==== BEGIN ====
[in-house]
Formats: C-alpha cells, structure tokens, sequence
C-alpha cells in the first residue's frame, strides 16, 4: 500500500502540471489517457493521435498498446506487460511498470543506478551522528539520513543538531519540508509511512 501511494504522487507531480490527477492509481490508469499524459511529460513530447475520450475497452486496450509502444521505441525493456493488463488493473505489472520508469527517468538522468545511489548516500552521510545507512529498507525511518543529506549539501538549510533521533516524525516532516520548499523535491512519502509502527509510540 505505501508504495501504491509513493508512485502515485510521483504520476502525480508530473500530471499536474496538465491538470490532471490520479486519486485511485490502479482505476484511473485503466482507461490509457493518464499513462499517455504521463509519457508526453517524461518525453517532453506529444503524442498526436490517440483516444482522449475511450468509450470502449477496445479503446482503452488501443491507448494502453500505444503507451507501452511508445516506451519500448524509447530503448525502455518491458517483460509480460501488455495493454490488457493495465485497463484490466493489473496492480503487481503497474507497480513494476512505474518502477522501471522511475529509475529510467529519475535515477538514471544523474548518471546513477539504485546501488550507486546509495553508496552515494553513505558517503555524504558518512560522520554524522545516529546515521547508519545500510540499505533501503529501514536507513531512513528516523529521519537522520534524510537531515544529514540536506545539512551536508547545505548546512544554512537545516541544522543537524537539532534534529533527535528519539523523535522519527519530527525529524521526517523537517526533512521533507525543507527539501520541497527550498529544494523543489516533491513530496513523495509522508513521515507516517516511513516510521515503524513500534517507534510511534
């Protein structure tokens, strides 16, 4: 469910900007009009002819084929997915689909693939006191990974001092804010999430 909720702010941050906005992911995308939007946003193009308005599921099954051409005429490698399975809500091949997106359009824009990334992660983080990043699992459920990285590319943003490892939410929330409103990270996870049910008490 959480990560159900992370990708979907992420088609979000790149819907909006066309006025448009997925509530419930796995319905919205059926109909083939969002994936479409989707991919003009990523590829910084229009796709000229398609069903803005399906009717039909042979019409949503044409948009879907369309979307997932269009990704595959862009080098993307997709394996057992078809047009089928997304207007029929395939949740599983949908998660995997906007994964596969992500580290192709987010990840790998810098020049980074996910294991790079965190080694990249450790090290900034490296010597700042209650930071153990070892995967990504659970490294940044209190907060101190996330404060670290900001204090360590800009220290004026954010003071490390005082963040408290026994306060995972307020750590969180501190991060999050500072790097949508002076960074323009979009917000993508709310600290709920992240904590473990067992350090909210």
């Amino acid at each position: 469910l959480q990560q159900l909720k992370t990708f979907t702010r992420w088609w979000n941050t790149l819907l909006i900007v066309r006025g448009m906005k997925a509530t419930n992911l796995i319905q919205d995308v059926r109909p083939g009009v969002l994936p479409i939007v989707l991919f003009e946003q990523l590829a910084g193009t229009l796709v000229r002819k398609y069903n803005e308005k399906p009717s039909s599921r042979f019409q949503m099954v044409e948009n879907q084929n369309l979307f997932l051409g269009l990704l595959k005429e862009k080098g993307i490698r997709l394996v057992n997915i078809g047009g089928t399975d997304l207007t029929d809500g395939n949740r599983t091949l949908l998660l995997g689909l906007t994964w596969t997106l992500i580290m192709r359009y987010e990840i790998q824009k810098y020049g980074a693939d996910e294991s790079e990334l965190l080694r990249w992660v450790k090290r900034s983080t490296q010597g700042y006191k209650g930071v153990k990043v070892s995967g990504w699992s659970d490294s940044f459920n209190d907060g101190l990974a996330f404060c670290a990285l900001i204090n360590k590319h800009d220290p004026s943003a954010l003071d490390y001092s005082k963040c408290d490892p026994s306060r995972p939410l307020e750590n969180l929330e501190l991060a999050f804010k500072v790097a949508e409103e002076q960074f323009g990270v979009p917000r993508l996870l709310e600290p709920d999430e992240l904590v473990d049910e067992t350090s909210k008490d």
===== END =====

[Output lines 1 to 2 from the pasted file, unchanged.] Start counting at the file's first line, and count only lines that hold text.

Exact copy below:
[in-house]
Formats: C-alpha cells, structure tokens, sequence